Many folks around the league have been reluctant to give the Suns their due for their rapid success the past 16+ months. Flukes, frauds, lucky, unsustainable, only win due to injuries... we’ve heard it all. Why is that exactly? I’ll take a stab at it.
The Phoenix Suns started off as a cute little story in the Bubble, rattling off 8 straight wins going a perfect 8-0. Despite that, they missed out on a chance at the play-in game. They fell just short sitting a half-game back of the Blazers (a team that played one more game than them) for the final spot in typical Suns fashion.
So, how did they go from a cute little Disney story (bubble pun intended) to hated frauds in just 12 months? Insert Chris Paul.
Betting on Phoenix
They gained a bit of respect around the league for that bubble run though, and simply put it was a big deal for their identity and culture to reach a state of competence. Some guy named Chris Paul saw what the Suns did in the Bubble (first hand at one point when they beat OKC) and said to himself, “I’ve seen enough, I want to be there. I want to play with Devin Booker”.
There were plenty of people that questioned the move at the time saying it was an “overpay” or “not worth it for either party”. Shortly after Paul landed in Phoenix, Jae Crowder received a facetime from Chris Paul and Devin Booker recruiting him to join them in the desert.
Jae turned down several offers and more guaranteed money to join this promising project of a team that was quickly on the rise. He later talked about how crazy people thought he was to join the young Suns squad, and well... they were wrong.
WHEN I MADE MY DECISION TO COME TO PHX EVERYBODY SAID I WAS CRAZY & PHX IS IRRELEVANT AND HAVENT BEEN IN PLAYOFFS IN 10YRS AND I WILL REGRET THIS DECISION.. NOW LOOK AT US.. AND STILL HAVE ALOT OF WORK TO DO.!! https://t.co/GnSuSam0xS— JAE CROWDER (@CJC9BOSS) March 29, 2021
Chris Paul and Jae Crowder saw something in Devin Booker. They saw budding elite complementary pieces on the rise in Deandre Ayton and Mikal Bridges. They saw the culture shift with Monty Williams and James Jones. Ultimately, they were rewarded for betting on Phoenix.
They’ve only gone 77-24 (76.2 winning percentage) in regular-season games since the Bubble, which is by far the best in the league.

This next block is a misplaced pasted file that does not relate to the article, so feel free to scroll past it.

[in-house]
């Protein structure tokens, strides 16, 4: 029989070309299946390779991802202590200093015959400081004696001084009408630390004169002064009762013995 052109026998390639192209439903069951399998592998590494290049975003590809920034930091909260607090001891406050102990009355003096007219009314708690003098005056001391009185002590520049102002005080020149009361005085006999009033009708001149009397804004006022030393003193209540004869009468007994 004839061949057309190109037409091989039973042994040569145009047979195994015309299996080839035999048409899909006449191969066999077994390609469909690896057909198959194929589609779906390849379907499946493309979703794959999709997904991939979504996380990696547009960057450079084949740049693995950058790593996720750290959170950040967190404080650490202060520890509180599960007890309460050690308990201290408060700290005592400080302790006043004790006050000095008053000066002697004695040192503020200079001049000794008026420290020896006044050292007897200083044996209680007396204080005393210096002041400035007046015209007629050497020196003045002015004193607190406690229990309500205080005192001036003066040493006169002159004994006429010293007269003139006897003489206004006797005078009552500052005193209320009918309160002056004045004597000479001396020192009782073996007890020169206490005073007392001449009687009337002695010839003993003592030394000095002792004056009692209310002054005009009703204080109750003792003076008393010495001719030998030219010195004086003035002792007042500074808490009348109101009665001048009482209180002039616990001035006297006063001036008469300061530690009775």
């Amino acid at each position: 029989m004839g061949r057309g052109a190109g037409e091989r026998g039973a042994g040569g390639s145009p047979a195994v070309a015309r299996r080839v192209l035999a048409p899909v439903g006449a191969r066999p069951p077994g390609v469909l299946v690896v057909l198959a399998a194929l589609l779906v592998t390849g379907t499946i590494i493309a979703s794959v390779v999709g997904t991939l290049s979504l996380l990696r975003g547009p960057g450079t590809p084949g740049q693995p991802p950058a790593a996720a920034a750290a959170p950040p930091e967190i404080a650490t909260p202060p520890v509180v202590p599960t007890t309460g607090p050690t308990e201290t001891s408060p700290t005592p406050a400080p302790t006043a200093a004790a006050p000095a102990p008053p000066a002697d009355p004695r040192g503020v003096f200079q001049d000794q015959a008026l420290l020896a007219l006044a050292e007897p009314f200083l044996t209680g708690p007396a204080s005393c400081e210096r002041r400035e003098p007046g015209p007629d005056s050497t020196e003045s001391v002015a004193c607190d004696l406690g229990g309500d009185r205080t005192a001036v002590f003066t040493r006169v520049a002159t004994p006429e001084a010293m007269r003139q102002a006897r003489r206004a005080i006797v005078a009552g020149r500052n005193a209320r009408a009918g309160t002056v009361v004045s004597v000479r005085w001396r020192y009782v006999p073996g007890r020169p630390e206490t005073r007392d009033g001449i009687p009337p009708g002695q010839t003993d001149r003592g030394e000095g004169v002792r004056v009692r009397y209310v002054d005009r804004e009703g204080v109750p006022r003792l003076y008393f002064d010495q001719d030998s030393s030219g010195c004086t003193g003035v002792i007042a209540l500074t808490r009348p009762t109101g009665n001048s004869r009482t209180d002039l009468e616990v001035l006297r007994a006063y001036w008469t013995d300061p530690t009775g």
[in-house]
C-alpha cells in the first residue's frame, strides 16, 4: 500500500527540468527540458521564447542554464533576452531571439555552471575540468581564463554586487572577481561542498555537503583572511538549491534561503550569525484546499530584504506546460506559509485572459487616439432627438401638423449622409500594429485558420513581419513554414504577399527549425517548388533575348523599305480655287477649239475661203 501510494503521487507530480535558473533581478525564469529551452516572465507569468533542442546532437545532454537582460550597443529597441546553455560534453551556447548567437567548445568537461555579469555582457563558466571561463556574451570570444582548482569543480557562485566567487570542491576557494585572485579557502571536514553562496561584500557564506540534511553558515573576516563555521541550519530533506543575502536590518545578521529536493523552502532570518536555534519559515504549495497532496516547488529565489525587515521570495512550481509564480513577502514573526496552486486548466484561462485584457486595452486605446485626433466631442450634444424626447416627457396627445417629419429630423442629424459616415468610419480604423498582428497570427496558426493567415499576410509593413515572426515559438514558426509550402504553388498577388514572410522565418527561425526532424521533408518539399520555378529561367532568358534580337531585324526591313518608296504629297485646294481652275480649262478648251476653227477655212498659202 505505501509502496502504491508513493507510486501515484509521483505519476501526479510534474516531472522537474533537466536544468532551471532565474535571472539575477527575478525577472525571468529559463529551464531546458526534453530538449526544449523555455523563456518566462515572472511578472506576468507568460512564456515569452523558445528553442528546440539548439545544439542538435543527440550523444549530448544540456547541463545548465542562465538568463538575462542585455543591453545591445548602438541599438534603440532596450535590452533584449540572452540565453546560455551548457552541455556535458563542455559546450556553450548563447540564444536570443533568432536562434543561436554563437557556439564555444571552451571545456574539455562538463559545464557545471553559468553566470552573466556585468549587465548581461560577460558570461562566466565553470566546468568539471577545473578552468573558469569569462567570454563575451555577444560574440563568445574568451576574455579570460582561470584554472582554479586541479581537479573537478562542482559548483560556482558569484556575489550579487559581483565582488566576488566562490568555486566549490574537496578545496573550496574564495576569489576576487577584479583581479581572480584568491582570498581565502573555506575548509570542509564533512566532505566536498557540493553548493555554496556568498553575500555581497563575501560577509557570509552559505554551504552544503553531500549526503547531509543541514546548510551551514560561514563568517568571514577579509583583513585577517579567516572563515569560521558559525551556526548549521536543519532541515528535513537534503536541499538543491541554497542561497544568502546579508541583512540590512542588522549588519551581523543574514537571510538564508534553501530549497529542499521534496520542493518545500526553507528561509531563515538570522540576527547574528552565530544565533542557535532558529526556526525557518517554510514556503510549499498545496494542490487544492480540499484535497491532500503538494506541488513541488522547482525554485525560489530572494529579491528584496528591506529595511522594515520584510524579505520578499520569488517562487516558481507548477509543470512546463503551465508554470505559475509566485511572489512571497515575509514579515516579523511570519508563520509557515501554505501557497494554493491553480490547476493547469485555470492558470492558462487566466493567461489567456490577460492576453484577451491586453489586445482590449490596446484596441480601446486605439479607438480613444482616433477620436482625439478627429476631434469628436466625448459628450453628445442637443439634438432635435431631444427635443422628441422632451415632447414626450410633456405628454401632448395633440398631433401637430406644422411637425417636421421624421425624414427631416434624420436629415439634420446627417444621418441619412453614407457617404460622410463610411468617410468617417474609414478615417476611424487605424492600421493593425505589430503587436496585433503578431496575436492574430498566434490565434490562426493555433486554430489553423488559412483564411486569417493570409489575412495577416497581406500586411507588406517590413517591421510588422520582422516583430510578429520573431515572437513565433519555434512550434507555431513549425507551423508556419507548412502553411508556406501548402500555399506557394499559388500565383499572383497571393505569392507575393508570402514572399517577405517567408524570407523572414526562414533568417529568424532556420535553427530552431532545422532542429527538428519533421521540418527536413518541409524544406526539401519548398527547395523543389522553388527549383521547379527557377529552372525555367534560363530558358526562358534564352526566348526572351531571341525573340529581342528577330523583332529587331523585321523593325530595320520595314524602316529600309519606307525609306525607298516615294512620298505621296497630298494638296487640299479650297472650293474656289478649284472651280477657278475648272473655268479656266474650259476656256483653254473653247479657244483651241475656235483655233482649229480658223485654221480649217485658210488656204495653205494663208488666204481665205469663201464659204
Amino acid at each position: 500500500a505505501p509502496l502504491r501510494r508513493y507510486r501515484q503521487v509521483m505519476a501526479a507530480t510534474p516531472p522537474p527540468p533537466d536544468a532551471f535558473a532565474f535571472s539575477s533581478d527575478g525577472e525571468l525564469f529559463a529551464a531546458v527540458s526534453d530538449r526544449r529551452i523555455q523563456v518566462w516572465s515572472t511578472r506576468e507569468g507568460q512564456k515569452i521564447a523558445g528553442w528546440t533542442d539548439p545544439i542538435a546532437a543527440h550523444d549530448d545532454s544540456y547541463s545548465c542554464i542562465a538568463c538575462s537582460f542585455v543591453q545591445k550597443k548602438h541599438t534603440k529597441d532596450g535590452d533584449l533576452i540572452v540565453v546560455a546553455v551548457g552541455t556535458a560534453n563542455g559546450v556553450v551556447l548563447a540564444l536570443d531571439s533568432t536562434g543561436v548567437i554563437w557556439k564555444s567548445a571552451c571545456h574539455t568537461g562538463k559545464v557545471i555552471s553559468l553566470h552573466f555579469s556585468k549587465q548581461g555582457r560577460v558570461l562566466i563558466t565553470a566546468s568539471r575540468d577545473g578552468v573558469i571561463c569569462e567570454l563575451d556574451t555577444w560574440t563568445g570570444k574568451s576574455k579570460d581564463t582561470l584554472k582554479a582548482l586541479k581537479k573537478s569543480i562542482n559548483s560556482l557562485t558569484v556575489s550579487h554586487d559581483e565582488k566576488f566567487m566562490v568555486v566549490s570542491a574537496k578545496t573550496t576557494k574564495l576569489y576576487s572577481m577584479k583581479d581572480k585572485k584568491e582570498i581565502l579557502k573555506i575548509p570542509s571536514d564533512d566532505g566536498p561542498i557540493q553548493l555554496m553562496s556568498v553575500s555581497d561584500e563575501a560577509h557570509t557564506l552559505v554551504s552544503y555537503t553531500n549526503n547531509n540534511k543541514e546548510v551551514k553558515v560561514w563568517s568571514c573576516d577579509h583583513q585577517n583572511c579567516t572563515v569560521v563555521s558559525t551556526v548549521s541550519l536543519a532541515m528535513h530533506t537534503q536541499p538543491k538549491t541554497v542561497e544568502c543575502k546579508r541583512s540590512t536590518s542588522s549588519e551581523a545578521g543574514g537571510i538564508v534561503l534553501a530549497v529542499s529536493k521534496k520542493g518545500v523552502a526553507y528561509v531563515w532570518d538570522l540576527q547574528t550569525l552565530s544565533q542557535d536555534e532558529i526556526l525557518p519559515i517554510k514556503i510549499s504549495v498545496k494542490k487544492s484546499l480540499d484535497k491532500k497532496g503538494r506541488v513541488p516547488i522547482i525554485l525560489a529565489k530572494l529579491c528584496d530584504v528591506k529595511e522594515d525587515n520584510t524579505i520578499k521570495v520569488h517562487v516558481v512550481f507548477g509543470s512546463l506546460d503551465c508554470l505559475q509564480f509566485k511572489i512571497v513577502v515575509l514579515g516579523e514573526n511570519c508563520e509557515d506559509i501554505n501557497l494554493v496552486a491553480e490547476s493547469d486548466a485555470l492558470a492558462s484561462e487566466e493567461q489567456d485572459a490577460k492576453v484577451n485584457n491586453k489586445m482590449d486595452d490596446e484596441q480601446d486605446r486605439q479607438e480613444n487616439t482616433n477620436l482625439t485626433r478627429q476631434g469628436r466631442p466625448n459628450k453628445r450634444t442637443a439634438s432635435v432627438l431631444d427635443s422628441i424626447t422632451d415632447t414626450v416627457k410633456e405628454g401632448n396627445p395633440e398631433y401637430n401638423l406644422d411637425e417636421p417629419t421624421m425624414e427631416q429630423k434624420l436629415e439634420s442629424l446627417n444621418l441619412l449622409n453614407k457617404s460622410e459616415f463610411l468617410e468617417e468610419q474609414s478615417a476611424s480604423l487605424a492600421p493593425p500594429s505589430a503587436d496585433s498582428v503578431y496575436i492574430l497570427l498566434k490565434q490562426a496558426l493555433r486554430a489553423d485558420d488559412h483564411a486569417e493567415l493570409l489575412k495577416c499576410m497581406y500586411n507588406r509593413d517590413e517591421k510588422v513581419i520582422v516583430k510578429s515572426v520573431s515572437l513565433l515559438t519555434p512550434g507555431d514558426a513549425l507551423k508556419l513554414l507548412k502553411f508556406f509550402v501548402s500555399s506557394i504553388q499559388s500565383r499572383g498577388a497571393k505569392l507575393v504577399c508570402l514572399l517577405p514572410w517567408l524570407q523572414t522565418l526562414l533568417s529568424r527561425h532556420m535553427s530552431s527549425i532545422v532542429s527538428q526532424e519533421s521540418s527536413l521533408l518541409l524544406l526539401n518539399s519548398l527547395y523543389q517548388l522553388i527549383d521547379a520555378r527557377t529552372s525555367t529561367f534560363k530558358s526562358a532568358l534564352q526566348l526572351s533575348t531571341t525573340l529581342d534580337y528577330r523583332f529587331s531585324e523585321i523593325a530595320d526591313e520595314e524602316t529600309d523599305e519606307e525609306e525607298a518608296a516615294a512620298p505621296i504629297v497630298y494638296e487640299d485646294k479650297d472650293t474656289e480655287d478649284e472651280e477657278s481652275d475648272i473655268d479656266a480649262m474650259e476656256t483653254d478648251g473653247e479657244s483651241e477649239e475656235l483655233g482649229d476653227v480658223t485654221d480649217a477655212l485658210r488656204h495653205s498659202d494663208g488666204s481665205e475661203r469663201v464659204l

“Skipping the line”
To me, this is the most important point when addressing what annoys other fanbases and why some media members find it so difficult to completely buy into this team.
Typically when teams make the finals, it’s a result that comes from years of struggling or tough playoff bouts. It’s either you take your lumps in the playoffs and fall short until you break through, or you’re a super team that did their job. Phoenix is neither of those things.
This is the best way I could put it in analogy form:
The Suns didn’t just skip the line with a FastPass, they kicked everyone off the ride and jumped on board in front of everyone.
Their expedited “rebuild” is nearly unprecedented. The only team in recent memory that compares in the slightest to their situation would be the 2019 Toronto Raptors with Kawhi Leonard — a very complete team that absolutely deserved their ring.
Long story short, they were a franchise that jumped from poverty to royalty in about a year. That just isn’t supposed to happen. That can’t happen. Right? Right?!
Paul & Crowder: You either love em’ or you hate em’
Along with “skipping the line” of teams that have been banging on the door trying to get in for years, they have a couple of players that might rub some people the wrong way.
Let’s start with Chris Paul.
Suns fans need to understand that this man has a long history of intense playoff battles over the years on different teams against many different teams in the Western Conference. He has certainly ruffled some feathers along the way with his ultra-competitive nature and theatrics on the court. He’s played 137 career playoff games. 137!
Hell, not just in the past but even last year Chris Paul upset multiple fan bases along the way to their incredible NBA Finals run. The same could be said for Jae Crowder, who salsa danced in front of the Lakers’ bench in Staples Center in the waning moments of Game 6.
Suns fans should know more than anyone that Jae is not afraid to mix it up whether in person or online after he and Devin Booker got into it on Instagram years ago.
He’s played the role he needs to play for Phoenix to perfection: the villain. He does all the dirty work, communicates at an elite level, and has played a major role to continue to build the culture that James Jones wants to establish in Phoenix.
Is Devin Booker actually good?
This was a real headline from a real major media outlet discussing Booker years ago. These were the kinds of takes floating around freely online from many individuals. Suns fans have remained a resilient bunch in fighting the good fight and holding multi-year grudges to those that took cheap shots at the young star.
Why is that relevant in this discussion? Well, many (not all) of those media members chose to double down on their Booker and/or Suns takes. It would’ve been easy to adapt, instead... they are now very quiet. You know who you are.
I’ll conclude this with the fact that the Phoenix Suns are the perfect basketball storm that has the media world confused and reluctant to give credit, and that’s fine!
I personally do not care much about what the mainstream media thinks about the team, but when it leaks into voting and takes awards and accolades from deserving players like Devin Booker (ASG) or Mikal Bridges (All-Defense), that’s where I draw the line.
Hey, world, like it or not... the Phoenix Suns are legitimate.